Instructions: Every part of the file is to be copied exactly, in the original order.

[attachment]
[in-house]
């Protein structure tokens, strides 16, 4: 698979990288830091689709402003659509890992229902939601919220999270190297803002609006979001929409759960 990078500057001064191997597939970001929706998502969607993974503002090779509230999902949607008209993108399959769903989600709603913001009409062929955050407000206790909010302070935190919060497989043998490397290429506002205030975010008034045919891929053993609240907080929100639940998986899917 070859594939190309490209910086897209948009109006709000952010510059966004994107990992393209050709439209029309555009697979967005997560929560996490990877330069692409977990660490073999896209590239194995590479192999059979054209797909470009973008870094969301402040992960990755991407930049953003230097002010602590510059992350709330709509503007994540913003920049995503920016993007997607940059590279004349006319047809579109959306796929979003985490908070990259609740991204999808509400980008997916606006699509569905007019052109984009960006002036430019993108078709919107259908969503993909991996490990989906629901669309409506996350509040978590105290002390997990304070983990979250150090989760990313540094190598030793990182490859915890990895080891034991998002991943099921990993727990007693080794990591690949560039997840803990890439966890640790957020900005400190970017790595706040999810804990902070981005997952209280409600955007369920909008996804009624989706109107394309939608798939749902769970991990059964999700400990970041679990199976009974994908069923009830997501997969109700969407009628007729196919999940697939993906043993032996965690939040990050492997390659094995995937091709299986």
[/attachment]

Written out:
[in-house]
């Protein structure tokens, strides 16, 4: 698979990288830091689709402003659509890992229902939601919220999270190297803002609006979001929409759960 990078500057001064191997597939970001929706998502969607993974503002090779509230999902949607008209993108399959769903989600709603913001009409062929955050407000206790909010302070935190919060497989043998490397290429506002205030975010008034045919891929053993609240907080929100639940998986899917 070859594939190309490209910086897209948009109006709000952010510059966004994107990992393209050709439209029309555009697979967005997560929560996490990877330069692409977990660490073999896209590239194995590479192999059979054209797909470009973008870094969301402040992960990755991407930049953003230097002010602590510059992350709330709509503007994540913003920049995503920016993007997607940059590279004349006319047809579109959306796929979003985490908070990259609740991204999808509400980008997916606006699509569905007019052109984009960006002036430019993108078709919107259908969503993909991996490990989906629901669309409506996350509040978590105290002390997990304070983990979250150090989760990313540094190598030793990182490859915890990895080891034991998002991943099921990993727990007693080794990591690949560039997840803990890439966890640790957020900005400190970017790595706040999810804990902070981005997952209280409600955007369920909008996804009624989706109107394309939608798939749902769970991990059964999700400990970041679990199976009974994908069923009830997501997969109700969407009628007729196919999940697939993906043993032996965690939040990050492997390659094995995937091709299986």